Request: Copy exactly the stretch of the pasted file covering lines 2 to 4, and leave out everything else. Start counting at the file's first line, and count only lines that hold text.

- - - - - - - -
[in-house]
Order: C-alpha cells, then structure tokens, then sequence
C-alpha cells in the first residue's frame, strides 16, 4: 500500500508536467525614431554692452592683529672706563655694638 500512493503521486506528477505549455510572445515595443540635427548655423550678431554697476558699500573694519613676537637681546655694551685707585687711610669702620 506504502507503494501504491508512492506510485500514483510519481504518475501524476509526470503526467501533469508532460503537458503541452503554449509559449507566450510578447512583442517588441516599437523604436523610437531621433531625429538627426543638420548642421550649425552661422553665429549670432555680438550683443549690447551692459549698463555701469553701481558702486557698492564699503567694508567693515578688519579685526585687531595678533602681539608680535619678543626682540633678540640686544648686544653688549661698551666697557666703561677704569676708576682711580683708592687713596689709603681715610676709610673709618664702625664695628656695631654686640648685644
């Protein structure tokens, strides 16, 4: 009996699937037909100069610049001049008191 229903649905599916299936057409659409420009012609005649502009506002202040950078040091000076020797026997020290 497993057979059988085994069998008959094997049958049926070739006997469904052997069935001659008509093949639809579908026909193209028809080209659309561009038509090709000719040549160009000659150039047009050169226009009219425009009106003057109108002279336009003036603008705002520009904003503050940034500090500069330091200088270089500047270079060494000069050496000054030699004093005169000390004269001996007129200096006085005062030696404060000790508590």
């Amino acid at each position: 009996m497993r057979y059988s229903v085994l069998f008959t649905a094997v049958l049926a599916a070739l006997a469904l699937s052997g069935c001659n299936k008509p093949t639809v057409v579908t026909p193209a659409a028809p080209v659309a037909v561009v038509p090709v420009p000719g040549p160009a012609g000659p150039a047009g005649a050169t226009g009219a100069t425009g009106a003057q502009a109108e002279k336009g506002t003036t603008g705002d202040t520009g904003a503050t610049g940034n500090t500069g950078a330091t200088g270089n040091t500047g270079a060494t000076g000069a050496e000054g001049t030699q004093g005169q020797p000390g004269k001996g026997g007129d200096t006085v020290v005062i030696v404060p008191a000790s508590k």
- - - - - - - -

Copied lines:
Order: C-alpha cells, then structure tokens, then sequence
C-alpha cells in the first residue's frame, strides 16, 4: 500500500508536467525614431554692452592683529672706563655694638 500512493503521486506528477505549455510572445515595443540635427548655423550678431554697476558699500573694519613676537637681546655694551685707585687711610669702620 506504502507503494501504491508512492506510485500514483510519481504518475501524476509526470503526467501533469508532460503537458503541452503554449509559449507566450510578447512583442517588441516599437523604436523610437531621433531625429538627426543638420548642421550649425552661422553665429549670432555680438550683443549690447551692459549698463555701469553701481558702486557698492564699503567694508567693515578688519579685526585687531595678533602681539608680535619678543626682540633678540640686544648686544653688549661698551666697557666703561677704569676708576682711580683708592687713596689709603681715610676709610673709618664702625664695628656695631654686640648685644
């Protein structure tokens, strides 16, 4: 009996699937037909100069610049001049008191 229903649905599916299936057409659409420009012609005649502009506002202040950078040091000076020797026997020290 497993057979059988085994069998008959094997049958049926070739006997469904052997069935001659008509093949639809579908026909193209028809080209659309561009038509090709000719040549160009000659150039047009050169226009009219425009009106003057109108002279336009003036603008705002520009904003503050940034500090500069330091200088270089500047270079060494000069050496000054030699004093005169000390004269001996007129200096006085005062030696404060000790508590």